School-based programs are recommended by the World Health Organization (WHO) to promote mental health for young people. However the effectiveness of such programs varies, and there are multi-level challenges to embedding mental health education in schools. Further, critical scholarship has focused on the ways in which such programs can contribute to neoliberal goals, rather than empowering students meaningfully. Our research used focus group interviews to capture the perspectives and experiences of teachers and children participating in a school-based program in Hong Kong. We applied Bernstein’s theory of pedagogic practices to analyze the interview data, in particular the concepts of boundaries and framing. We identified rigid boundaries between classrooms, the wider school, and home. Boundaries between academic and wider learning, and between school leaders and teachers, hindered cultural change towards mental wellbeing in schools. The program in this study reduced boundaries between students, and between students and teachers. This enhanced students’ communication, and bonding with peers and teachers. School culture about mental health education was found to have weak framing, with students having more influence on the learning process in this program than they currently do in other subjects. We argue that understanding boundaries and framing underpins development of better pedagogic practices in mental health education. When rooted in careful analysis of power relationships with school cultures, mental health promotion is not necessarily aligned with dominant values in society that privilege academic success over wellbeing. School-based programs can provide co-learning spaces for teachers and students, that encourage learning about mental health.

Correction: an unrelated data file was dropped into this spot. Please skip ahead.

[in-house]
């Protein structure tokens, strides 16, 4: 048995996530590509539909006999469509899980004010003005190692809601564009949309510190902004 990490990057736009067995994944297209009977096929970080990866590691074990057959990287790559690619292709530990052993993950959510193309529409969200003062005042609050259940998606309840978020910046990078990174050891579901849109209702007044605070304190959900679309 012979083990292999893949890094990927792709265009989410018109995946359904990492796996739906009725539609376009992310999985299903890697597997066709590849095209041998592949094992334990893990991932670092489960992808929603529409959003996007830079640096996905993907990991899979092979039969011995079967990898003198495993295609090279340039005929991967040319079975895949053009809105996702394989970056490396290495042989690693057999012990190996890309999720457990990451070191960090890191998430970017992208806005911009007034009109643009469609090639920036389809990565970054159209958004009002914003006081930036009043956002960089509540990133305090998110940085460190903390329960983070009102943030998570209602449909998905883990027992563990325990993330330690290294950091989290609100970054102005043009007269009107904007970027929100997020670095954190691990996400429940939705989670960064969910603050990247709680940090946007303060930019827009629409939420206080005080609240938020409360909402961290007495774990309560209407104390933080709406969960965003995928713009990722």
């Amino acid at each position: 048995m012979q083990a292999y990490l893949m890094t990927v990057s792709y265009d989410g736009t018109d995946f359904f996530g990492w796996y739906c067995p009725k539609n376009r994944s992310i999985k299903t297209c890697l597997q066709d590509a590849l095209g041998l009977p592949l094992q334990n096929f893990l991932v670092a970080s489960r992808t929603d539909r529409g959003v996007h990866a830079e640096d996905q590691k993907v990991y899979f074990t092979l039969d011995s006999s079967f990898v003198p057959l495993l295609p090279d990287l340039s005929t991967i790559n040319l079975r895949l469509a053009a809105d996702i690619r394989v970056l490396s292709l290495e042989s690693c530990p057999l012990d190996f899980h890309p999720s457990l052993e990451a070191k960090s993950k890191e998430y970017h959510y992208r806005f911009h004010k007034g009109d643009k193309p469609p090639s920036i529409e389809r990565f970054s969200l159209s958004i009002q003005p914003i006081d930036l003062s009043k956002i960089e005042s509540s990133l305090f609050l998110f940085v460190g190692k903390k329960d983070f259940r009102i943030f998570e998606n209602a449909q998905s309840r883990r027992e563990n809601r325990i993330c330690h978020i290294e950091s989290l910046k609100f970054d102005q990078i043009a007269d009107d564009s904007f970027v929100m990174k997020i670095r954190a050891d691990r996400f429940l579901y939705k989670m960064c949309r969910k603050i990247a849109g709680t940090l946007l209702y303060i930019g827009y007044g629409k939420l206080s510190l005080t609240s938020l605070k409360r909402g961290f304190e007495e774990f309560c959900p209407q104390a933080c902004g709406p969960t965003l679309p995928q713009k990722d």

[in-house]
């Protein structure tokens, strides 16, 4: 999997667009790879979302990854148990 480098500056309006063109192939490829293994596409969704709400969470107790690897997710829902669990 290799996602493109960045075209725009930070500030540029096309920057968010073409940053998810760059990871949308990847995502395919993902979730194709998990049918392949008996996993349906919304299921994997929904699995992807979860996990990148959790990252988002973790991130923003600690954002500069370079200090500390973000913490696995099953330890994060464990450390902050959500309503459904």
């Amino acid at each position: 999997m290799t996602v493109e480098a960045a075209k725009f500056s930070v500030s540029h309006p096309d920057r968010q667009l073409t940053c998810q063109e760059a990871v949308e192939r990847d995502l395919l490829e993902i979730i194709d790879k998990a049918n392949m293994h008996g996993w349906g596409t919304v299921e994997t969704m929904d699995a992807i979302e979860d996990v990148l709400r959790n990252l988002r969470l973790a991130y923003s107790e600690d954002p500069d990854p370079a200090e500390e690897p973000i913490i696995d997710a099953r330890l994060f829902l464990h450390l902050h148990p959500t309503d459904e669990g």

Bibliographical noteFunding Information:
The work was supported by the Quality Education Fund, Education Bureau of Hong Kong SAR Government [2014-2023].
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- focus group interview